Friday, May 14, 2010

"Eating Animals"

I’ve been struggling to complete this blog posting for over a month now. The main reason for this delay is that I have found it very difficult to describe my own experiences and choices without appearing to be either prescriptive or judgmental of the choices of others. So please read this posting in the knowledge that I am aware that I hold the truth for no one but myself. Also, please accept that my personal choices imply absolutely no judgment of the choices of others.

I’ve recently finished reading the book, “Eating Animals” by Jonathan Safran Foer (author of 2 previous books, which I enjoyed immensely: “Everything is Illuminated” and “Extremely Loud and Incredibly Close”). Jonathan undertook the research, which eventually led to his writing this book, because he wanted to make informed decisions about the food he would choose to feed his infant son. Despite the fact that three years of intensive research into farming practices went into the writing of this book, I also undertook a personal mission to verify for myself, as far as possible, some of the practices described therein.

I have always had a terribly uncomfortable feeling about the keeping and slaughter of animals for human food and this was something that I hid from myself in order to continue partaking of all the foods I enjoyed - a dirty little secret that I avoided looking at. Now that I have the cold, hard facts about factory farming, I find that I am unable to justify for myself the continued consumption of most of these foods.

Although I have called myself a “vegetarian” for almost 3 years, I have still enjoyed the occasional seafood and I have continued to eat free-range eggs and r-BST free milk, cheese, butter and yogurt. After reading what is actually meant by factory-farmed “free-range” eggs I find that I am unable to give my permission to the cruelty involved. A simple e-mail to our retailer of choice clearly indicated to me that I am condoning the most horrific cruelty by eating even so-called “free-range eggs”. Try it. Ask your retailer exactly what is meant by free-range (specifically how much space each chicken actually has to walk around in and the life expectancy, health and holding conditions of even free-range chickens). Also ask what happens to the male chicks… When I discovered the sheer criminal wastage of so-called “by-catch” associated with modern fishing practices and the pollution and cruelty associated with fish farming, I found myself unable to partake of seafood any longer. It simply isn’t financially viable to farm in a more humane fashion, as we require ever-increasing amounts of food at relatively cheap prices.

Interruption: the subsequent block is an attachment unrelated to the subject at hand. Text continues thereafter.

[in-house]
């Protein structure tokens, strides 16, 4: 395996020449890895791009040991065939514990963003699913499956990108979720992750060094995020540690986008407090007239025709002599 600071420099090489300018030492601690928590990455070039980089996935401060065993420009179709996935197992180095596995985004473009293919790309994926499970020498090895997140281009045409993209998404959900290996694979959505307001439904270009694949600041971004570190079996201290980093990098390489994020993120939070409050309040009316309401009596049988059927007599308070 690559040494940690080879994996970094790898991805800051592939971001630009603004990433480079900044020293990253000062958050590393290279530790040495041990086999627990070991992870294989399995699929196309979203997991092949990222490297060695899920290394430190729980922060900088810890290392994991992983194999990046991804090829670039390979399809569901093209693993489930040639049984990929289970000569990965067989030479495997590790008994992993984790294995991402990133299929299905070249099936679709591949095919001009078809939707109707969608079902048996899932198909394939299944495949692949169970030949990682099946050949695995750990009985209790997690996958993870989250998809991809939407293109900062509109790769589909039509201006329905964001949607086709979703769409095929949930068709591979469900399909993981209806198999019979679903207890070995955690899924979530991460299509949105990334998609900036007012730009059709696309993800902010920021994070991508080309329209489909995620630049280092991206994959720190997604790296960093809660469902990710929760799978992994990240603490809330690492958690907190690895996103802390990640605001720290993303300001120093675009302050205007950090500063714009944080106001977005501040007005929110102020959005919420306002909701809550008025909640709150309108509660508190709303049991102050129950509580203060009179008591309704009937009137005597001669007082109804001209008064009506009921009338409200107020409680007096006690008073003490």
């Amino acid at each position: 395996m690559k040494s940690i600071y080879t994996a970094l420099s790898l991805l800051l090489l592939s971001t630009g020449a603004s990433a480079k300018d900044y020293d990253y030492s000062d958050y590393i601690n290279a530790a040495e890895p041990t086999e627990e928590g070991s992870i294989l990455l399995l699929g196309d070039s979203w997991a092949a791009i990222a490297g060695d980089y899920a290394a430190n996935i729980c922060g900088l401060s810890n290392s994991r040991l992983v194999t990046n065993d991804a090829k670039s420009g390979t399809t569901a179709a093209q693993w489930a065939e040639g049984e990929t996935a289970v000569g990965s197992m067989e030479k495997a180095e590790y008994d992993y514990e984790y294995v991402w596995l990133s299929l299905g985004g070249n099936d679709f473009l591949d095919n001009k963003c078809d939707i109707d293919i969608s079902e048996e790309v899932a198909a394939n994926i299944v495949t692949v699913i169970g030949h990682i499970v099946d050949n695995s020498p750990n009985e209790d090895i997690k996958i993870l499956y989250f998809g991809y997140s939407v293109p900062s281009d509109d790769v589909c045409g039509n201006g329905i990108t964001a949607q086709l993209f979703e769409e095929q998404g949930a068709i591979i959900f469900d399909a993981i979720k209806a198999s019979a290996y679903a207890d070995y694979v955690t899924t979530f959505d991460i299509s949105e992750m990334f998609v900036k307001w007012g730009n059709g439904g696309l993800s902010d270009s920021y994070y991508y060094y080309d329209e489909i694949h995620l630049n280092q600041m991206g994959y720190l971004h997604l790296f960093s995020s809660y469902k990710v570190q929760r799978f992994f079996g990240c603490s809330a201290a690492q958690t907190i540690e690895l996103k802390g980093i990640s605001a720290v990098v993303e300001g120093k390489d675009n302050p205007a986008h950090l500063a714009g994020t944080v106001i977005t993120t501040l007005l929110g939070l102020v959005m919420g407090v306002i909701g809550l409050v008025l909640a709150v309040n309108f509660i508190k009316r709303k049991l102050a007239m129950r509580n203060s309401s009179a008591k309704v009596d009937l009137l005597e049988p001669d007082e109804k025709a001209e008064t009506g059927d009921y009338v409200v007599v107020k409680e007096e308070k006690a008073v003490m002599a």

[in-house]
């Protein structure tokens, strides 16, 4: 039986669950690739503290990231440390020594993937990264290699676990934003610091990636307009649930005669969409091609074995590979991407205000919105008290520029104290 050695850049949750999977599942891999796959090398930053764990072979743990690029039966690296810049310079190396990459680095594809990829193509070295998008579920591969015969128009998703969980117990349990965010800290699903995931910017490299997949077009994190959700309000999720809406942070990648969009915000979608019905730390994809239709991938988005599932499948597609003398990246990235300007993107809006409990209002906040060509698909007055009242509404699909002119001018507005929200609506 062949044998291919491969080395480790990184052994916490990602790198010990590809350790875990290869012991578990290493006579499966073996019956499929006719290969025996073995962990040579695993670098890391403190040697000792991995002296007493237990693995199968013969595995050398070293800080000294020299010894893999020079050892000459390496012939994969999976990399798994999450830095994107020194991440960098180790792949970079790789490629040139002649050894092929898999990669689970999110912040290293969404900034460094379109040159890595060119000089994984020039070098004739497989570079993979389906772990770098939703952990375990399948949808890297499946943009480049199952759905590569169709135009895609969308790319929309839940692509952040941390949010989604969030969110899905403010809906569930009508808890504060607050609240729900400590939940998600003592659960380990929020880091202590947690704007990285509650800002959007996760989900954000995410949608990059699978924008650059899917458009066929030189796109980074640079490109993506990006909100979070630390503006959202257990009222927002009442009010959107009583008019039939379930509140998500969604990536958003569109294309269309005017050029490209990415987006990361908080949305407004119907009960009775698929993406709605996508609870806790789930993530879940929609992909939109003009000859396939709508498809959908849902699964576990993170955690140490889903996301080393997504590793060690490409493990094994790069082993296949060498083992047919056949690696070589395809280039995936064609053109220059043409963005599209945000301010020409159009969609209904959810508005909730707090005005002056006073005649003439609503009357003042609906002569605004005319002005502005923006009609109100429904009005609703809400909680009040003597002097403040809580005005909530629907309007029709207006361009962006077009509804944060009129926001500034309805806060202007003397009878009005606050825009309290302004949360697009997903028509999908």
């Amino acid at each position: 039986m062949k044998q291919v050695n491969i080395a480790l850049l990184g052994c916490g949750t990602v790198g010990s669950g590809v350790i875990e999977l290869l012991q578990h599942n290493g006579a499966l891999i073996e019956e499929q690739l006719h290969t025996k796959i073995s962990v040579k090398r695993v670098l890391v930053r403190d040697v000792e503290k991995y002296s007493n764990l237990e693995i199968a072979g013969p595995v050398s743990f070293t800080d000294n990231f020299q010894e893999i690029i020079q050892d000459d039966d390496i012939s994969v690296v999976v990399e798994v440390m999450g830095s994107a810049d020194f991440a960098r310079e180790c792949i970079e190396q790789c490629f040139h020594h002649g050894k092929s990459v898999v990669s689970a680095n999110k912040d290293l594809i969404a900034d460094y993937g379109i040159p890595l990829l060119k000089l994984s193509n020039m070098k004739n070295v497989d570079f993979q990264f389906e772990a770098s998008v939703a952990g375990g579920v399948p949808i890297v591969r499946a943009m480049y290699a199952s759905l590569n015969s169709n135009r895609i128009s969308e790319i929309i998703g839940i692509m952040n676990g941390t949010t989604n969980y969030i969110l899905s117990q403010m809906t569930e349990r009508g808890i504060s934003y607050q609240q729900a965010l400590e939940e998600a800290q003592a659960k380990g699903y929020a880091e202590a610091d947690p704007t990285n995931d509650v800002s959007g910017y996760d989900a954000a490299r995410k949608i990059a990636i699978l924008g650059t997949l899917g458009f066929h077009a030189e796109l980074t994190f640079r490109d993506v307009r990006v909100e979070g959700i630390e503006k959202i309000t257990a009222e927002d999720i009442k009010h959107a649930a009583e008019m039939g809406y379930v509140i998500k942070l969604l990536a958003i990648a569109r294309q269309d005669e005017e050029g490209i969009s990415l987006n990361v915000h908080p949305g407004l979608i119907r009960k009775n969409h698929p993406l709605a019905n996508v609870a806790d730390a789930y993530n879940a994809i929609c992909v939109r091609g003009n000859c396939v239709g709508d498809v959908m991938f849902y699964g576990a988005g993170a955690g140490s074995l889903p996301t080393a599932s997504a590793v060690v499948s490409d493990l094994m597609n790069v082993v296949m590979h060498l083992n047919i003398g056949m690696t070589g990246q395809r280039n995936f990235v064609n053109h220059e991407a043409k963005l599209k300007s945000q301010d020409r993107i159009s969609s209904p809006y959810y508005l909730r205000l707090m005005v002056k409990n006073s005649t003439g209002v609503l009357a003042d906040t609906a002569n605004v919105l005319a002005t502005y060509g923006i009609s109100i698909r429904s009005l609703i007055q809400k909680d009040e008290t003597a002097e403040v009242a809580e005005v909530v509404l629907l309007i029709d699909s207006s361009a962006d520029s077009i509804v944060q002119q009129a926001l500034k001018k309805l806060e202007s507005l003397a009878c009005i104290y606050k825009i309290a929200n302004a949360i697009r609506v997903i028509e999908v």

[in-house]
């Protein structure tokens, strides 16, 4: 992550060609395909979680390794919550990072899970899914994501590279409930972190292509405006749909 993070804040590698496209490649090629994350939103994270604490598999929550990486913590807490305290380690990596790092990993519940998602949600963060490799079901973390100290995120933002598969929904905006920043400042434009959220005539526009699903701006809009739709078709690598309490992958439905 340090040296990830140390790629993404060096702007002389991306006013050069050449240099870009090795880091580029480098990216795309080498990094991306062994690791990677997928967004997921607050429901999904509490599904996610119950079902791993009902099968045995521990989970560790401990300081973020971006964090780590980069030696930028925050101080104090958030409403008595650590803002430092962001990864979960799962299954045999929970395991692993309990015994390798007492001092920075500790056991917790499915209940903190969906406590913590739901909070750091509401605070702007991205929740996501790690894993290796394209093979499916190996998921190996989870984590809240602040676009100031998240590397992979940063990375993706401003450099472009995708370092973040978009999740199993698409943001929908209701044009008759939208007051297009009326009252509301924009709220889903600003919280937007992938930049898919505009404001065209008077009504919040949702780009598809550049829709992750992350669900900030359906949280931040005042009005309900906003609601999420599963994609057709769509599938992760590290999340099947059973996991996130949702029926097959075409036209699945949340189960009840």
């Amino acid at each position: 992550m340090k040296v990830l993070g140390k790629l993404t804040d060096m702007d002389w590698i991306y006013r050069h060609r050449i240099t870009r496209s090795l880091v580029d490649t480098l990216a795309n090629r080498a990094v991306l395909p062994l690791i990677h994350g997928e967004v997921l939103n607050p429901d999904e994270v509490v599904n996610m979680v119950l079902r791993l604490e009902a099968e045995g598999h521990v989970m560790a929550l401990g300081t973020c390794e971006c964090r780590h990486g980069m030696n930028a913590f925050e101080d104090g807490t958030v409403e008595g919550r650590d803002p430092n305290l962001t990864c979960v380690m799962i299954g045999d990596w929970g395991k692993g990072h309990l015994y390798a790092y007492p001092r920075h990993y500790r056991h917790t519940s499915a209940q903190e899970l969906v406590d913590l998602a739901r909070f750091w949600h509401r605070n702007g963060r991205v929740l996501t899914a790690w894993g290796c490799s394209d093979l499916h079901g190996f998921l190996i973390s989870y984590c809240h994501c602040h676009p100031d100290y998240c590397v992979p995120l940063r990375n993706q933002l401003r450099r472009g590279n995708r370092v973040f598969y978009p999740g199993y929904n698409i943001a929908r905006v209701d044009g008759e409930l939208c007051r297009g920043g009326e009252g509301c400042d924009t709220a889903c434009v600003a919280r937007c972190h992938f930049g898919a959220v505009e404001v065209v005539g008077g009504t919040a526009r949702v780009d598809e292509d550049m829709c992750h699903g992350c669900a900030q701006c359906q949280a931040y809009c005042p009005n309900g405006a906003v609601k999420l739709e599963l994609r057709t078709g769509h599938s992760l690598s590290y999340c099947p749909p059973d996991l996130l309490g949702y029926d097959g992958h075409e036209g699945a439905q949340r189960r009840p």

But, as Safran Foer points out, I vote 3 times a day with my fork in favour of the continued cruelty associated with modern factory farming practices. Until I stop…

We are all, in the words of Wendell Berry, “farmers by proxy”. What am I prepared to condone in the name of “taste”? I agree with Safran Foer that it’s in EXTREMELY bad taste to torture animals in order to gratify my taste buds. I wonder how an advanced race of beings visiting our planet would experience the human race if they were to be shown the unbelievable cruelty and wastage associated with animal factory farming and slaughter?

But what do I do with this information I now have about farming practices? How does this affect my future food choices? Do I become a dreaded “food fascist”? And what do I do about my leather shoes, belts and jackets? Do I wear out the clothing I currently have and then purchase only made-made fabrics in future? But how about the destruction of natural habitats caused by the production of such synthetic fabrics and do I look deeply into the practices involved in the production of these products? Where do I draw my own personal line? Do I try and change the world by becoming an activist? Do I wish for THIS to become my life’s purpose?